One big takeaway from this session: It is hard to predict exactly how the registry will take shape over the years - often the way it starts is dependent on who is passionate and organised in the beginning. Janet recommended not to get tied up into the details of planning the registry to perfection, but instead to start somewhere and build on top of a strong foundation!
Presented by Professor Lakshminarayan Ranganath, Consultant in the NHS and Trustee of the AKU Society
Watch the full talk on Youtube
- Dr. Ranga described his work on the severe recessive metabolic condition Alkaptonuria (AKU) which was actually the first Mendelian condition described!
- More than 100 years later, Dr. Ranga and his collaborators at the AKU Society and Dr. Zatkova in Italy have run a series of studies in the UK, and now a European-wide clinical trial to establish Nitisinone, a weed killer, as a safe and effective treatment for AKU.
- Dr. Ranga emphasised the importance of collaborative science in Rare Disorders - success in most cases requires collaboration from patient groups, academics, the NHS, and pharma companies working toward a common goal.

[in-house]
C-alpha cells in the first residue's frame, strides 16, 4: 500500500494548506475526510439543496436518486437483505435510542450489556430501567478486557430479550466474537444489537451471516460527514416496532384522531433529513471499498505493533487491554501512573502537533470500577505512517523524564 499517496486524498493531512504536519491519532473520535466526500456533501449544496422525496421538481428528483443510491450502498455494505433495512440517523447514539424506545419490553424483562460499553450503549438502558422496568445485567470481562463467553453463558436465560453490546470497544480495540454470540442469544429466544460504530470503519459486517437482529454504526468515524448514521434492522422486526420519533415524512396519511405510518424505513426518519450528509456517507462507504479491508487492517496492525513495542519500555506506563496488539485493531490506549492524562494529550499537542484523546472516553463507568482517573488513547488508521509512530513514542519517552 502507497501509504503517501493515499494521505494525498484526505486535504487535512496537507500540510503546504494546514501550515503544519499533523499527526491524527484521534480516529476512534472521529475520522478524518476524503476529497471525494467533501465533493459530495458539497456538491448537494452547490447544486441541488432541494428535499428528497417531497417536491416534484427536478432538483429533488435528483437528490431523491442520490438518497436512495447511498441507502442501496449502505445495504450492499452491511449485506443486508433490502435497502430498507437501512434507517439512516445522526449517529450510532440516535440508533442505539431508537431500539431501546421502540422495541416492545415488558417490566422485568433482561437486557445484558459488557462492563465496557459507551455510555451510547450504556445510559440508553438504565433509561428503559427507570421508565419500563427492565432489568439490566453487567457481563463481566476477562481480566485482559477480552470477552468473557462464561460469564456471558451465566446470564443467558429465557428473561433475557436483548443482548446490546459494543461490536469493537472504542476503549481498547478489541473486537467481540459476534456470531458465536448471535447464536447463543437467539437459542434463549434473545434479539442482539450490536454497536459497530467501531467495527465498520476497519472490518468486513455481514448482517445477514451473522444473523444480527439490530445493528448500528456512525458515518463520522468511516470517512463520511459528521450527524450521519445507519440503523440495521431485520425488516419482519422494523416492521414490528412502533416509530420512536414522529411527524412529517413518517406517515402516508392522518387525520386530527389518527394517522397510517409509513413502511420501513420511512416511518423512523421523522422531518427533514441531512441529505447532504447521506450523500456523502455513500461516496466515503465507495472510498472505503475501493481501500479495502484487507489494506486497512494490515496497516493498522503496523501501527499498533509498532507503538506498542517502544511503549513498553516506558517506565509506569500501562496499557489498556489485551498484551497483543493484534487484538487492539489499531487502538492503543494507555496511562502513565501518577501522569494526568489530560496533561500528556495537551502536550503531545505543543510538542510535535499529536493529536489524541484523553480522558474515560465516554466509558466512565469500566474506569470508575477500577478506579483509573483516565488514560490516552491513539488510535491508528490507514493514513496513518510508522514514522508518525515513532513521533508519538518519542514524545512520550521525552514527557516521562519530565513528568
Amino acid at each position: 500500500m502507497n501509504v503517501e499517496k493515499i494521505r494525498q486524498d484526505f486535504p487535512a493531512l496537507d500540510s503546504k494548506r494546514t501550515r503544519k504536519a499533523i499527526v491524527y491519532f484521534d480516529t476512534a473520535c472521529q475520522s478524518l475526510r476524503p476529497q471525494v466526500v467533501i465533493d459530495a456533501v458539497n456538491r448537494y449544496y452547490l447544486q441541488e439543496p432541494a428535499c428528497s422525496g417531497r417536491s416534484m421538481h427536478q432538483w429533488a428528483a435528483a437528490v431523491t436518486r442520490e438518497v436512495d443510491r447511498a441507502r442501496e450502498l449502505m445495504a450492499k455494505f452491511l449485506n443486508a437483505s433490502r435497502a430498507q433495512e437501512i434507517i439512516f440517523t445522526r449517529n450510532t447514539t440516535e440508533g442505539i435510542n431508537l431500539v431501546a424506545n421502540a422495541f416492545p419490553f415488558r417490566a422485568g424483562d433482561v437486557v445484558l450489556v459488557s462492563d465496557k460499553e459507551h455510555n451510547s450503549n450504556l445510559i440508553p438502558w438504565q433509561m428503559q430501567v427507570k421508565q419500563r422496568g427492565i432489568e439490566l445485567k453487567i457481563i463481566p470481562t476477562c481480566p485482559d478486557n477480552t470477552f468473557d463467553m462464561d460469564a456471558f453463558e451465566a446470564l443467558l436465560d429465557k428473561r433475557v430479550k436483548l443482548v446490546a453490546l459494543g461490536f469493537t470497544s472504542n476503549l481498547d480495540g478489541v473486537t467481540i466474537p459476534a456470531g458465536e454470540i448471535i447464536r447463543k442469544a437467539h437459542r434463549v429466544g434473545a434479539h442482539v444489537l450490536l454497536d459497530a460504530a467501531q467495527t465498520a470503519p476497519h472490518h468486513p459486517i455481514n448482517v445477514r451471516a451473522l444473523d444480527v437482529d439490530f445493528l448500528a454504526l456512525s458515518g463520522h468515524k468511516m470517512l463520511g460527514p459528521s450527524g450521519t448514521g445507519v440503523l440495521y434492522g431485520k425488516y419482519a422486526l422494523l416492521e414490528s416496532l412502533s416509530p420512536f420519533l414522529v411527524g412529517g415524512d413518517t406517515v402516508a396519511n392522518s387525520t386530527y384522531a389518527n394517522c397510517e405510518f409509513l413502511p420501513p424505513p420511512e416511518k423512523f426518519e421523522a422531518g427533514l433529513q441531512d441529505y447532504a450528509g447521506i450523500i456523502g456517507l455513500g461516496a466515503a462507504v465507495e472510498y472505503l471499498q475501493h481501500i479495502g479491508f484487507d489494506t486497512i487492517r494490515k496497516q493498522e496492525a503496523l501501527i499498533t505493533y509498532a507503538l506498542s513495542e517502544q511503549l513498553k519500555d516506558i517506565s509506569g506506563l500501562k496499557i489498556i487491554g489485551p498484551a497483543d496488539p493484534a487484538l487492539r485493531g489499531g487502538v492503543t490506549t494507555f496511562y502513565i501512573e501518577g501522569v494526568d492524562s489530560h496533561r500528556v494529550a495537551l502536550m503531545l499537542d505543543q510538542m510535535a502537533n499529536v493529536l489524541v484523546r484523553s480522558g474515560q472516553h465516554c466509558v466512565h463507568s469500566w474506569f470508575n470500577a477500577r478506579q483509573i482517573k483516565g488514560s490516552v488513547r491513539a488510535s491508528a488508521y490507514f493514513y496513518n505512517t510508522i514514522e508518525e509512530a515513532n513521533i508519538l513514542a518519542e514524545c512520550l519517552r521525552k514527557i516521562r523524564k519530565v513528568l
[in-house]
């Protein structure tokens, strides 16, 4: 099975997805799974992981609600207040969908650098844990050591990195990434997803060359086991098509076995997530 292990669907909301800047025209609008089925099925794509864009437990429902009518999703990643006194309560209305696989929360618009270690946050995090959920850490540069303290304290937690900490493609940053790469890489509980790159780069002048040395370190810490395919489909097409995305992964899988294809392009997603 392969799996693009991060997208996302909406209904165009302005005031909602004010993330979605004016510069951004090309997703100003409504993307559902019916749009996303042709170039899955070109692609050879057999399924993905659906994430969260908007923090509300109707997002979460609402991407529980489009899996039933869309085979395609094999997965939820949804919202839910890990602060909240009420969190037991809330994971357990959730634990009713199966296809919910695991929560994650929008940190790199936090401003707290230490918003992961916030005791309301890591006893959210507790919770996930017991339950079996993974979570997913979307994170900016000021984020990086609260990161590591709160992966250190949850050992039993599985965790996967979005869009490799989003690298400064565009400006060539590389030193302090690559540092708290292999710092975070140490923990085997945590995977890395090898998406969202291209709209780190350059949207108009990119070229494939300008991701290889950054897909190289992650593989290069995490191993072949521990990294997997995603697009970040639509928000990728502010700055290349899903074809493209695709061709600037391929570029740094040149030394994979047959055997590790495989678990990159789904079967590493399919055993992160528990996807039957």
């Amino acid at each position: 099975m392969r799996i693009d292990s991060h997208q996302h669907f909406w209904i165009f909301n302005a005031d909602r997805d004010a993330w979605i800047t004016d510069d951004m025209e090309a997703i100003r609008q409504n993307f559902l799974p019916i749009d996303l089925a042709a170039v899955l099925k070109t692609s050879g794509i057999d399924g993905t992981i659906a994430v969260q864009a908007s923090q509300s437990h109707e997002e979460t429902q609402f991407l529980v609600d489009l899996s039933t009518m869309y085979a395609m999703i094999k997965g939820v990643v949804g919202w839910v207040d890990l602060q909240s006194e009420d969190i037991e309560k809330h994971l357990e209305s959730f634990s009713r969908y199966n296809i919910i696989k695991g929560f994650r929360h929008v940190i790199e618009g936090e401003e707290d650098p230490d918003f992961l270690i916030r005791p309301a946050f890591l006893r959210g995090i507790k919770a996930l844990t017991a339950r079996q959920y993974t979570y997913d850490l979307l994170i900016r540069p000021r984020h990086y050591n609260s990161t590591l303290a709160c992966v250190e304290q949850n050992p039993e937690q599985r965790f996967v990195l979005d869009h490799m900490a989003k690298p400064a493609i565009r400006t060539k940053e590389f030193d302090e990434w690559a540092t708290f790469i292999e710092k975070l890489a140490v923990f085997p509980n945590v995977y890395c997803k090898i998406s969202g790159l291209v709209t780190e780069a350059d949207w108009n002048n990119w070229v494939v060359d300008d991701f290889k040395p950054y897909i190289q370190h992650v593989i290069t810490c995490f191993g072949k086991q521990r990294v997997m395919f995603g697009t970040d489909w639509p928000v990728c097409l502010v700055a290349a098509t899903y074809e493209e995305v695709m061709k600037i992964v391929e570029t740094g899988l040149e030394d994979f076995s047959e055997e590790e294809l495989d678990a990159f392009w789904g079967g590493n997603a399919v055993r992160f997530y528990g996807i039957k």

Healx: Engaging with Industry to Develop New Treatments
Presented by Meera Swami, Charity Partnership Manager at Healx
- Meera described the core technology behind Healx, a knowledge graph called 'HealNet' that keeps track of relationships between disorders, treatments, and genomic data including RNA and DNA sequencing.
- Healx has been able to decrease the cost of developing drugs in rare conditions by more than 20-times - from $2-3 Billion down to just ~$70 million by repurposing drugs that have already proven to be safe in humans.
- Meera announced the Healx 'Rare Disease Accelerator' is launching in September which invites patient groups to collaborate with Healx to develop treatments for their disorder.
- The Rare Disease Accelerator asks patient groups to provide data from their registries, expertise, and connections to researchers while Healx provides in-kind access to the HealNet platform and expertise in drug development.